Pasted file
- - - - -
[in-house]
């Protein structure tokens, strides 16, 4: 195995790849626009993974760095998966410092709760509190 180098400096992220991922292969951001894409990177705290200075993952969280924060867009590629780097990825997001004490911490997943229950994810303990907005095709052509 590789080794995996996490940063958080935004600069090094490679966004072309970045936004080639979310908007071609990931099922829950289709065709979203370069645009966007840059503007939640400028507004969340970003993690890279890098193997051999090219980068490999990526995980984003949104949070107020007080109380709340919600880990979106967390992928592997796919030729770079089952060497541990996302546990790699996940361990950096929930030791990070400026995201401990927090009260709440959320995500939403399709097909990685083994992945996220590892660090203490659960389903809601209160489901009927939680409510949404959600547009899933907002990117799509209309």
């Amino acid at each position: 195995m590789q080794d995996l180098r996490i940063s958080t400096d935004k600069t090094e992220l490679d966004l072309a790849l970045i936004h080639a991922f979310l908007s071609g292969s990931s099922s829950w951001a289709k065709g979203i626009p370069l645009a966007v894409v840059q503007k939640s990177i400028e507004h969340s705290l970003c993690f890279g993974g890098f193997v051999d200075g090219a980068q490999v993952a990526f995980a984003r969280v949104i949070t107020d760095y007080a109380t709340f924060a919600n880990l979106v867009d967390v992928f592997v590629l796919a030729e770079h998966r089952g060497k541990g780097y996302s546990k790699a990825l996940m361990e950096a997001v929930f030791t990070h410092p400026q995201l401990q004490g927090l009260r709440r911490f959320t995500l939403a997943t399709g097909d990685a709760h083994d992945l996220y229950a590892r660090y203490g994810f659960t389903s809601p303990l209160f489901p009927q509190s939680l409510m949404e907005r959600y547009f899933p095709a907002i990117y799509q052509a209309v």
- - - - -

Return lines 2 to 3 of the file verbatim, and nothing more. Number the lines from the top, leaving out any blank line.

């Protein structure tokens, strides 16, 4: 195995790849626009993974760095998966410092709760509190 180098400096992220991922292969951001894409990177705290200075993952969280924060867009590629780097990825997001004490911490997943229950994810303990907005095709052509 590789080794995996996490940063958080935004600069090094490679966004072309970045936004080639979310908007071609990931099922829950289709065709979203370069645009966007840059503007939640400028507004969340970003993690890279890098193997051999090219980068490999990526995980984003949104949070107020007080109380709340919600880990979106967390992928592997796919030729770079089952060497541990996302546990790699996940361990950096929930030791990070400026995201401990927090009260709440959320995500939403399709097909990685083994992945996220590892660090203490659960389903809601209160489901009927939680409510949404959600547009899933907002990117799509209309």
């Amino acid at each position: 195995m590789q080794d995996l180098r996490i940063s958080t400096d935004k600069t090094e992220l490679d966004l072309a790849l970045i936004h080639a991922f979310l908007s071609g292969s990931s099922s829950w951001a289709k065709g979203i626009p370069l645009a966007v894409v840059q503007k939640s990177i400028e507004h969340s705290l970003c993690f890279g993974g890098f193997v051999d200075g090219a980068q490999v993952a990526f995980a984003r969280v949104i949070t107020d760095y007080a109380t709340f924060a919600n880990l979106v867009d967390v992928f592997v590629l796919a030729e770079h998966r089952g060497k541990g780097y996302s546990k790699a990825l996940m361990e950096a997001v929930f030791t990070h410092p400026q995201l401990q004490g927090l009260r709440r911490f959320t995500l939403a997943t399709g097909d990685a709760h083994d992945l996220y229950a590892r660090y203490g994810f659960t389903s809601p303990l209160f489901p009927q509190s939680l409510m949404e907005r959600y547009f899933p095709a907002i990117y799509q052509a209309v």